Professors discuss the advantages of teaching on campus


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Professors discuss about their experiences about being back on ground after two years. Professors were happy to finally be back in class with students.

After two years of having classes online and one semester where hard to convert classes came back on ground, professors discussed how they feel being back on campus for the spring semester.

Many chemistry classes were taught remotely prior to this semester, and Chemistry Professor Michael Russell said he feels great about being back on campus and teaching students in labs again.

“I understand that we needed to teach remotely during the pandemic, but teaching chemistry is, especially in the labs, is much more useful for the students when it’s actually hands-on. And so now that we’re back on campus, I’m enjoying it a lot more and I think the students are getting much more out of it,” Russell said.

Online learning had its up and down moments, as both professors and students were learning to adjust. Many students had never been on campus before, and professors like Russell tried to make the transition back on ground easier by making students feel comfortable speaking to him about any issues they may have.

“I left a lot of that material up for students to see and look back at to actually help out with the new hands on [experience] because many of them had never been to our college yet,” Russell said. “ In general, other simple things was I sent maps of the campus to students. I realized early on that many students had been taking courses here for over a year, but had never even been to the campus.”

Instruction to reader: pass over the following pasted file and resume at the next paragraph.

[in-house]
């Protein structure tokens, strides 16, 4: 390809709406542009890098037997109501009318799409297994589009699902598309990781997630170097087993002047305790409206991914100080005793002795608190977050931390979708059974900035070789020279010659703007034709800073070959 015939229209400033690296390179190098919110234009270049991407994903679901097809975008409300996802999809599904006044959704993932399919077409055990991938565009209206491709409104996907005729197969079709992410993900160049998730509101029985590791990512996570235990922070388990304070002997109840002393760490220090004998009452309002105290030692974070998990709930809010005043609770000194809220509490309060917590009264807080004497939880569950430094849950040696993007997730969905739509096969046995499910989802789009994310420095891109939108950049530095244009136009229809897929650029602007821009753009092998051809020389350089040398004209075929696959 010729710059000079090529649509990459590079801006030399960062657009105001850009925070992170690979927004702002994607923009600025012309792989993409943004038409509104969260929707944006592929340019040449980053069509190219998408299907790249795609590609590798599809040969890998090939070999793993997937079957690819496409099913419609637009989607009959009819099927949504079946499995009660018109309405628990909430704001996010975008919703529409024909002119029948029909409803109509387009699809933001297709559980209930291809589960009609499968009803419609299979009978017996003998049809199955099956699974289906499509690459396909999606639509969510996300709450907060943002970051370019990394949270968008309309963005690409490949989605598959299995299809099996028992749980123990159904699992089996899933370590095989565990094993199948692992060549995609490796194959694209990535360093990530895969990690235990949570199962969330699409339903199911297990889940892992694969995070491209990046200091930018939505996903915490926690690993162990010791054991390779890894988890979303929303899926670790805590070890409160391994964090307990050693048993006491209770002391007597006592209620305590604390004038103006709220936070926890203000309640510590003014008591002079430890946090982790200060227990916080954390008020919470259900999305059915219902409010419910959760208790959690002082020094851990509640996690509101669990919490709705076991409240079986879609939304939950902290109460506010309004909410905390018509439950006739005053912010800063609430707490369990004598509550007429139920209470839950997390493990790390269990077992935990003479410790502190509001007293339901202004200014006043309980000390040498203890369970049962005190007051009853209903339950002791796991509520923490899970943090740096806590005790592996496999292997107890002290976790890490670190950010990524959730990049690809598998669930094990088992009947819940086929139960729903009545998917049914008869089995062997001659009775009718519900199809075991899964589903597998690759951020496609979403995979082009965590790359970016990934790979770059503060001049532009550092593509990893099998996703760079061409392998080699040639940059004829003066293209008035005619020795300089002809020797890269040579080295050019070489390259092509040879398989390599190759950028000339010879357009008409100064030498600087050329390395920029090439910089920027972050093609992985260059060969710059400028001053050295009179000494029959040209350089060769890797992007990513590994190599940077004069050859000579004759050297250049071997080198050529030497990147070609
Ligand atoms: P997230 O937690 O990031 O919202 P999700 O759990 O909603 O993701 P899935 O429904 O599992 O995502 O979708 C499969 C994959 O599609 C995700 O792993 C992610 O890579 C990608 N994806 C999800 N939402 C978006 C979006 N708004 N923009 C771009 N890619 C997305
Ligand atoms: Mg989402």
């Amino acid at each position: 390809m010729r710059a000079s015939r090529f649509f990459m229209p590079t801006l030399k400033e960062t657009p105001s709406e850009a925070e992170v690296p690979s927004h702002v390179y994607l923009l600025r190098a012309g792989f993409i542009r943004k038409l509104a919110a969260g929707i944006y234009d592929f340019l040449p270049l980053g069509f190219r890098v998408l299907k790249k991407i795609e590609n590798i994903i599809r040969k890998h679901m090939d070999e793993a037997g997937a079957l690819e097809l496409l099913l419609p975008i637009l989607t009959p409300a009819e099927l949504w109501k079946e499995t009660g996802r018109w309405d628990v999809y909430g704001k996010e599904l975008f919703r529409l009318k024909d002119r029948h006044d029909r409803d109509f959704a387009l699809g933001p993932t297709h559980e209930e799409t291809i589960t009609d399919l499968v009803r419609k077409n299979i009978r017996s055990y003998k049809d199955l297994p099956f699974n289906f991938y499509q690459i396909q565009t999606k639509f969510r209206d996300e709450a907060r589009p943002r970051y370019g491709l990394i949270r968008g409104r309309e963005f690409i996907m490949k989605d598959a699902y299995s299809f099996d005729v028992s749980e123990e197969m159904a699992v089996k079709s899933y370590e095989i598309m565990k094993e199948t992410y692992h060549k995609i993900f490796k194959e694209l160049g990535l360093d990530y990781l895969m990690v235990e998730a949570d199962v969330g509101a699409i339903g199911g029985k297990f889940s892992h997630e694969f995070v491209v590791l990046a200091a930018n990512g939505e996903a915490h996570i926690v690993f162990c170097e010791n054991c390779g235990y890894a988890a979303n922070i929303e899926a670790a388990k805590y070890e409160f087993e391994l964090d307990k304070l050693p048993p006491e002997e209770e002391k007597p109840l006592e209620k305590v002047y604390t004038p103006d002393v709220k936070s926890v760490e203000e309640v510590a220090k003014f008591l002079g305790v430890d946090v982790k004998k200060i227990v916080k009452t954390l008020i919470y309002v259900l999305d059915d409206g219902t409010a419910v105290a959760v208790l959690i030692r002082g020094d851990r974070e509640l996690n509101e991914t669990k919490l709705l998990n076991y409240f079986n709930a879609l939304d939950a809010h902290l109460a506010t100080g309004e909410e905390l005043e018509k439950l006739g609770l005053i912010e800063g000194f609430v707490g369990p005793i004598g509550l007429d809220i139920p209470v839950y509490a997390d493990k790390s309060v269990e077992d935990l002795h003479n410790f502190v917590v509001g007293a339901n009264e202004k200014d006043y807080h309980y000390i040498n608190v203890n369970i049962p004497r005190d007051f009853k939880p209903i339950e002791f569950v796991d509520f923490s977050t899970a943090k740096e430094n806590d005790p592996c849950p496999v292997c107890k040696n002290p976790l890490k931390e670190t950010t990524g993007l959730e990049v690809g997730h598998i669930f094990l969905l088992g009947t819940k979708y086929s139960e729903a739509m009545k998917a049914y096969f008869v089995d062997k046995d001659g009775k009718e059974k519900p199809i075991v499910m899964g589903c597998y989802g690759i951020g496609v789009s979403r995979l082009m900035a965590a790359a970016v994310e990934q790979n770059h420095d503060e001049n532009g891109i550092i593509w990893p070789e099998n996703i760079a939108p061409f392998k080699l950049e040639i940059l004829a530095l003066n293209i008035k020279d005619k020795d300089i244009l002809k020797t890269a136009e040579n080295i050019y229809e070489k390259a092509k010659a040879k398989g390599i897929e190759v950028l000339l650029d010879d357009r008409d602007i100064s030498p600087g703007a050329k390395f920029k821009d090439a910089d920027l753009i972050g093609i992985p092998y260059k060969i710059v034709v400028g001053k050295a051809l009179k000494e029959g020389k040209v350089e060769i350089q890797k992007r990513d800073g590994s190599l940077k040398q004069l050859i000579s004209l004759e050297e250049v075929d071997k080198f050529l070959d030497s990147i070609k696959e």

Interacting with students in an actual classroom was an experience that many professors missed, as they can talk to students face to face and not over a computer where students often wouldn’t turn on their cameras for classes..

“In my Chem 401, the lectures are here on campus right after lab. And I think, for me, being with the students in person and getting real time feedback and real time questions answered, going back and forth with the students, I love it,” Russell said. “ I mean, I love working directly with the students face to face. I think the students like it better but I don’t want to speak for them. But I think they think they like that interaction better as well.”

Music performance classes were also online prior to the spring semester, and coming back on ground allowed students and professors to perform in person again.

Music Professor Maxwell Kiesner discussed how being on ground can really teach music students the ins and outs of preparing for concerts that couldn’t be taught online.

“Now that we’re back on ground, we have, you know, six performances a semester that all these have a setup and warm up, a whole like additional set of hours of preparation that go into them,” Kiesner said. “Mapping logistics, giving directions, having a successful event are all part of the game as it usually would be when we were on ground.”

There are many advantages that music students have when learning in person that they couldn’t have when learning and performing online.

“We just didn’t have the capacity to do synchronous performance experiences with the technology we had,” Kiesner said. “We were using other apps to perform so there wasn’t an ability for me to hear them and give them feedback in the same way that I can do that now. I can hear them immediately. Make changes immediately. We can change arrangements instantly and improvise things that we’re not able to do in a virtual environment.”

Professors like Russell and Kiesner are both happy that they get to teach and experience being on campus again after two years of being online.

“It feels really good to be back and playing with the students. The classes that I teach are performance classes, so it’s actually really nice to teach my academic lecture class at the hall,” Kiesner said. “So it’s nice that I get to have that experience and the experience that I have on the ground is with really highly motivated students and we’re all doing something creative. So it’s kind of the best of both worlds.”